What do I collect?

A lot of Sherlockians, when they decide to embark upon serious collecting, are a bit confused as to where to start - I certainly was.

The range of Sherlockian items (no matter how tenuous) that can be collected is almost without limit. The items can be related to the canonical Holmes or any of the screen/stage adaptations. Before you know where you are you are in the world of cuddly toys with deerstalkers etc. So if you want to amass a collection without financially ruining yourself, where do you start?

Board games...

No I don't own this
Well the first thing you need to do is define your scope. You cannot hope to collect everything so you must focus. You could elect to focus purely on the canonical (i.e. written) Holmes and collect items relating to that. Or you could focus on one or more of the adaptations. Alternatively you could set your focus differently. My focus is on written materials so I collect books, magazines, posters, theatre programmes and so on. They can be about the canonical Holmes or any of the adaptations. I choose not to collect ornaments (well not many) or toys / board games etc.

You also have to pay attention to budget and your other commitments. There’s no good setting your sights on first editions if you cannot afford them. Signed books are another issue. You may crave a signed first edition of The Adventures of Sherlock Holmes but you’ll need quite a bit of money for that.  You will sometimes have to settle for getting what you desire in a different configuration. For example, I have a first edition of The Adventures but it isn’t signed. I do however have a signed copy of his book The Refugees. So I have ACD’s signature and a first edition of The Adventures - they are just not combined. The value of ACD’s signature varies greatly depending on what it is on. His mark on a Holmes related item is worth a lot more than his mark on one of his non-Holmes works.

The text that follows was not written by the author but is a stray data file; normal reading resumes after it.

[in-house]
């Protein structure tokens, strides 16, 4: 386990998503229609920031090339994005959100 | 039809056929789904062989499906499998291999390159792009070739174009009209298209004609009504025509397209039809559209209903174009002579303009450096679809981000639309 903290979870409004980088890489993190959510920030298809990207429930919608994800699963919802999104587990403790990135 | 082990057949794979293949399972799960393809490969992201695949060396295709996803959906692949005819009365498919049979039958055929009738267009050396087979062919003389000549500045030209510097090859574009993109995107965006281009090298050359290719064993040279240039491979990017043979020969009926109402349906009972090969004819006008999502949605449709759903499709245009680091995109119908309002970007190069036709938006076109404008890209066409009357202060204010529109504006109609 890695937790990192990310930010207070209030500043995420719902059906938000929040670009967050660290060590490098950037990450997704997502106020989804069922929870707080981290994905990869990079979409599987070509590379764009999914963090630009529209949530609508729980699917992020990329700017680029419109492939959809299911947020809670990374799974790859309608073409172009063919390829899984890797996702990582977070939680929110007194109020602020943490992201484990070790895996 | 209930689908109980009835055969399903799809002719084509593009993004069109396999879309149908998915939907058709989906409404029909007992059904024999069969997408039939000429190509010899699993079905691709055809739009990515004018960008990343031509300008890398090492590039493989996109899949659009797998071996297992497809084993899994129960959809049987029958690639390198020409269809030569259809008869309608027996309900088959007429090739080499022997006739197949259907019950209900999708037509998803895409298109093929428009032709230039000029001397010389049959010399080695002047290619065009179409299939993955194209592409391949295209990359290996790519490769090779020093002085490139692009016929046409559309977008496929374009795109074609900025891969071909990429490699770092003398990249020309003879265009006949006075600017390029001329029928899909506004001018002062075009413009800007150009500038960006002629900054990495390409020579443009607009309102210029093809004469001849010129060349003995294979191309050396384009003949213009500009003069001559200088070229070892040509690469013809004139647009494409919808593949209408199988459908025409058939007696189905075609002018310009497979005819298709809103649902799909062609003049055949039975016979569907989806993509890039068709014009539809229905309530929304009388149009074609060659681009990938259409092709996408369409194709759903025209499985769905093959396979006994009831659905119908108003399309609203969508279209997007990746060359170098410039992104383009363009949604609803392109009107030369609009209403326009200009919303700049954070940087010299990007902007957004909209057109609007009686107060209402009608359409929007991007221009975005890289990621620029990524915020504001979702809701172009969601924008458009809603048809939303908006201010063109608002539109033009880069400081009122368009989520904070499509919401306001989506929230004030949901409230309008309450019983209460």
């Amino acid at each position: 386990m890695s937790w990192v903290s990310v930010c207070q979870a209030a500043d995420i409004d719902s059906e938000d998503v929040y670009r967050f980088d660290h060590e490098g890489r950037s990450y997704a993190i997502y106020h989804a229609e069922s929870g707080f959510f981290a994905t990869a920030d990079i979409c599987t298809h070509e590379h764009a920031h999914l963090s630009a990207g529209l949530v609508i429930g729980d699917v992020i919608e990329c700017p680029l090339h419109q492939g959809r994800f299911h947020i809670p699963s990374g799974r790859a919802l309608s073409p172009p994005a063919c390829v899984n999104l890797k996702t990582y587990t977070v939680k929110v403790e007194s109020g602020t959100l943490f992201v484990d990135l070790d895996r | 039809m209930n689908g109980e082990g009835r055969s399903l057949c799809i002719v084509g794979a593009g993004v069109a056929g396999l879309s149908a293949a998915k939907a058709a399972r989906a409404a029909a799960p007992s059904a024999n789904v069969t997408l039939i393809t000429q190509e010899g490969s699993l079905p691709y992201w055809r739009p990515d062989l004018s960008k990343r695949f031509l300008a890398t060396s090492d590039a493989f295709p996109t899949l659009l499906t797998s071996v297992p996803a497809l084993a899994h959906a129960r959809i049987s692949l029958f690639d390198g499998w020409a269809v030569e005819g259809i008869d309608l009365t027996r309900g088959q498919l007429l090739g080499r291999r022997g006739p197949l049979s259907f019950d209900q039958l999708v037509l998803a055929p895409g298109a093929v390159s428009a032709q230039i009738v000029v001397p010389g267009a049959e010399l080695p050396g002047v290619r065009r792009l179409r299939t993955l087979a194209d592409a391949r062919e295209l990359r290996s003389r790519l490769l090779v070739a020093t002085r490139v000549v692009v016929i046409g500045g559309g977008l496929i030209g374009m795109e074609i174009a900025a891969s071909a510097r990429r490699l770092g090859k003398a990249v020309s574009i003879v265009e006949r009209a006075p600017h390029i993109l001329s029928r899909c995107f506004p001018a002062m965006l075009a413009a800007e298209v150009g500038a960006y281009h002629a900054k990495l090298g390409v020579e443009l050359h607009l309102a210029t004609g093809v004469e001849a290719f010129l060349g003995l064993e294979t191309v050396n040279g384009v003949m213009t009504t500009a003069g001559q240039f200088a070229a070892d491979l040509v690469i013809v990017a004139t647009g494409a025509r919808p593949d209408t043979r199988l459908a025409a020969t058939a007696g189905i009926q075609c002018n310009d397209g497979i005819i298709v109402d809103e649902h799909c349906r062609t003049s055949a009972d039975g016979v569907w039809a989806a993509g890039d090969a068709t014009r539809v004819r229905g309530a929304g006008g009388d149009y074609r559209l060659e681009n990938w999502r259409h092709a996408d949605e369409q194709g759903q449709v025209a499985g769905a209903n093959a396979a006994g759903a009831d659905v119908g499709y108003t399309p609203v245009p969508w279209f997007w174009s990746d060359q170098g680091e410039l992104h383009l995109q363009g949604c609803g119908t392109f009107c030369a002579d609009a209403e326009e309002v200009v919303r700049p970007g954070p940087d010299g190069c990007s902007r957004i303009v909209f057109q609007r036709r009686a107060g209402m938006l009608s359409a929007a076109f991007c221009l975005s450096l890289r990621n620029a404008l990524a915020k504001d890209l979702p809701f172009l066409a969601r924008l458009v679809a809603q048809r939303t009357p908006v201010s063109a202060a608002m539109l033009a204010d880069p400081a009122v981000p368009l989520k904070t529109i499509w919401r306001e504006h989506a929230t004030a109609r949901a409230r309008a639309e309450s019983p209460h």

Games, clothes and, yes, tobacco

The important thing to remember is that your collection is also an investment and, in the words of Mr Blessington (from The Resident Patient):

First editions

“Well, it's just like any other speculation, and safer than most.”

The popularity of Holmes is constant and any item you buy, assuming it isn’t really tenuous tat, stands a good chance of at least holding its value if not actually increasing. Rare editions of the books, if kept properly, can only rise in value as they become rarer.

So think smart and begin collecting.

Written by Alistair Duncan
Buy my books here


  1. My main interest is in Higher Criticism, so when it comes to Holmes I collect books and magazines. I barely read pastiche these days, although I have in the past and there are a few of those on my shelf. While I have the Doubleday, W.S.B.-G., Klinger and Reference Library editions of the Canon, my interest in books are the content and not edition or condition. A few years ago, I bought Dakin's "A Sherlock Holmes Commentary"--the first time I had read that classic. The copy I bought was a used library copy from Auckland NZ, and part of its charm is holding in my hands a book read by Sherlockians halfway around the globe. I own very few Sherlock Holmes tchotchkes; I don't even have a deerstalker.

    1. You and I seem to have very much the same focus.


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